I had finally made it down to Tower Lake and was standing on a flat rock about two feet above a grassy area basking in an undeserved sense of accomplishment, when all of a sudden I found myself coming out of a somersault on the grass. A section of the hiking pole I was leaning on had collapsed, but there appeared to be no damage so I went down to the lake for water and to take some photos. Turns out I had rolled onto my point-and-shoot camera and it would not focus for wide angle shots, only telephoto. Rather than weep uncontrollably at the vistas that would go unrecorded for the remaining two weeks of my trip, I let experience be my guide. You see, I have a Relationship with this camera, so I know its fickle ways and how to coax good behavior out of it. Last year I had this camera with me on the JMT, and I was at Garnet Lake taking some photos when I turned it off and put it in my front pants pocket. I don’t normally keep it there, but I was just going to walk a few yards to another vantage point and snap more photos. As I was walking, the camera managed to turn itself on *and* decide that a telephoto shot was called for. Okay, so now it’s “Hello, Hiker! Is that a telephoto lens in your pocket or are you just happy to see me?” The geometry of the situation was such that all the slack in my slacks, if you will, was taken up by the extended lens which was not responding to the power off button, so I could not extract it from my pocket without, well, you know, taking my pants partway off. Next to the trail. Where impressionable youngsters hike. Oi. The ultimate lesson I took away from this was that a hard reset induced by taking the battery out of the camera for a few minutes caused it to return to its default state of good behavior, so I did that at Tower Lake and all was well.

After some lunch I started my first attempt at contouring cross country, based on accounts I have read here about making one’s way up the valley below Hawksbeak Peak. I descended a few hundred feet from Tower Lake and started to make my way at 9200’ around Peak 9422. This forced my second confrontation with Old Man Willow on some very steep terrain which made contouring something of a pipe dream and he got the better of me this time. As a result, I ended up simply climbing over the ridge to the southeast of Peak 9422 and stopping for a rest at the tarn up there. From there I followed a southeasterly course and let myself lose a little elevation as I gradually joined the valley beneath Hawksbeak Peak. My goal for the day was Thompson Canyon, which appeared from the maps to have only seasonal water sources in its upper reaches, so I stopped about 50’ below the saddle to water up before crossing over into the canyon. Turns out there was plenty of water. I made camp on a sandy pad next to a boulder right at the top of Thompson Canyon, which was quite scenic in the late afternoon light. At this point, please allow me to make my single politically oriented observation of this trip report: a long-time resident of the state of Wisconsin of a certain political orientation will experience a great deal of cognitive dissonance at the boundary between two geographic features named the West Walker River drainage and Thompson Canyon. I’ll just say I took some NSFW photos and leave it at that.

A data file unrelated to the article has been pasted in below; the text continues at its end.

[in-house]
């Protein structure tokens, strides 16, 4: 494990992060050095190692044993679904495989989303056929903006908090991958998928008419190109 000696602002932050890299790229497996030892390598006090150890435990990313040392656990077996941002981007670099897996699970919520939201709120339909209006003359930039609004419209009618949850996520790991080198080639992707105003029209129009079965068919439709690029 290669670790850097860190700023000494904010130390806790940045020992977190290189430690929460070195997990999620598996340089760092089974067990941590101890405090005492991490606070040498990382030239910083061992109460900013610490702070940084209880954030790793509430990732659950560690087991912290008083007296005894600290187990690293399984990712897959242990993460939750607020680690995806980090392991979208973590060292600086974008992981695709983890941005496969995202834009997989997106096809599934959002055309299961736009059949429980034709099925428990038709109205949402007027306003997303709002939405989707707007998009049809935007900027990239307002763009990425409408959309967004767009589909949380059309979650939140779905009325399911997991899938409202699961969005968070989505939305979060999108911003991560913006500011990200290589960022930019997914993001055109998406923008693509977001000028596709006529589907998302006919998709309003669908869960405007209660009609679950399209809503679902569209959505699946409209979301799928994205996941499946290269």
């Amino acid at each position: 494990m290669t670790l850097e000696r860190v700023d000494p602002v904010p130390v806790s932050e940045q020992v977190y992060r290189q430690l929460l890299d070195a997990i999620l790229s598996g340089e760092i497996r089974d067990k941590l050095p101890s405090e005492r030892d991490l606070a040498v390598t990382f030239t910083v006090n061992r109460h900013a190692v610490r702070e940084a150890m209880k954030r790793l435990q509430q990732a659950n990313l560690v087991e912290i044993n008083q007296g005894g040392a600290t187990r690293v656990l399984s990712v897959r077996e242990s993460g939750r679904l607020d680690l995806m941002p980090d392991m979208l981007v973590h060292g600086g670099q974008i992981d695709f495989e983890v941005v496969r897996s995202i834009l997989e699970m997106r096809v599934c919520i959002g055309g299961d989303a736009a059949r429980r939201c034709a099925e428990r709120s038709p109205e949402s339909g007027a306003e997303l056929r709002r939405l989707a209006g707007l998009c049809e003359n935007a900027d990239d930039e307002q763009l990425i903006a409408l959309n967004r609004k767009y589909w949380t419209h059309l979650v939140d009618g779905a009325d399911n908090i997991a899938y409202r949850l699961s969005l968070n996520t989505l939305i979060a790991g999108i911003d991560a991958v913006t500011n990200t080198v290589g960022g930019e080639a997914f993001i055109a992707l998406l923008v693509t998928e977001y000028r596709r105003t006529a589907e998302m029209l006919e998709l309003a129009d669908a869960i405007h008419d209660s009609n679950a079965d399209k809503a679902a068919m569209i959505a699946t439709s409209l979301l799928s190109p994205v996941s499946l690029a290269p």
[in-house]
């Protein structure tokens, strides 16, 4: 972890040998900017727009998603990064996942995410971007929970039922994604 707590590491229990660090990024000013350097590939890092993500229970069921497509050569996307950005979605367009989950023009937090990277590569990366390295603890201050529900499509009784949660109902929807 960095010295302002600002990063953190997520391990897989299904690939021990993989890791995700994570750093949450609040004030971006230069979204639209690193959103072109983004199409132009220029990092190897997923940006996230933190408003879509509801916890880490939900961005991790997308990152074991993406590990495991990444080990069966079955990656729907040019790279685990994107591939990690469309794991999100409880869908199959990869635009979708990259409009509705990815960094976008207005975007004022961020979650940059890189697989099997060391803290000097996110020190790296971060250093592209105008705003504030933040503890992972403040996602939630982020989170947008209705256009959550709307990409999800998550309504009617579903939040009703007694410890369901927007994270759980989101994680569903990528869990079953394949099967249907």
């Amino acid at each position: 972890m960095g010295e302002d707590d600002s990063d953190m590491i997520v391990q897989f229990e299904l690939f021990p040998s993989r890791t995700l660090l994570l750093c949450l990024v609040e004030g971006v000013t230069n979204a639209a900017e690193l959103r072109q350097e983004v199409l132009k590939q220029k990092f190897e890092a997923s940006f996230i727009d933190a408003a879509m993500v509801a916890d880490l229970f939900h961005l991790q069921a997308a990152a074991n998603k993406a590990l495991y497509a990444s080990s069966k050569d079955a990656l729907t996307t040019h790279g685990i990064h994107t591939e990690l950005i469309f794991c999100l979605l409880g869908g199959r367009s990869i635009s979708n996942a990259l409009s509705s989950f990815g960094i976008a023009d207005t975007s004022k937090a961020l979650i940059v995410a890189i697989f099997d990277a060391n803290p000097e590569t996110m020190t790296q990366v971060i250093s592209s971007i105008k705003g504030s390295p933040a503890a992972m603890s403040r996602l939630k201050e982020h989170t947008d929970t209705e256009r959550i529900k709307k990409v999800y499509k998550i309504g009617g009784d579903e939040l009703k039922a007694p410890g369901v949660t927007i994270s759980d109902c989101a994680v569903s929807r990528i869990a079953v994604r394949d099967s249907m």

Day 13 -- Summit Meadow & Snow Lake.jpg
Summit Meadow & Snow Lake

Day 13 -- Helen-Tower Pass.jpg
Helen-Tower Pass from the west

Day 13 -- Lake Helen & Lake Ruth.jpg
Lake Helen & Lake Ruth

Day 13 -- Tower Peak & Tower Lake.jpg
Tower Peak (right) & Tower Lake

Day 13 -- Hawksbeak Peak (left) and Tower Lake.jpg
Hawksbeak Peak (left) & Tower Lake

Day 13 -- Hawksbeak Peak B.jpg
Valley beneath Hawksbeak Peak

Day 13 -- Upper Thompson Canyon.jpg
Upper Thompson Canyon


Dennis
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Re: TR: PCT-SHR, Donner Summit to Piute Pass, July 13 to Aug

Postby frozenintime » Fri Sep 30, 2016 11:35 am

this is great :)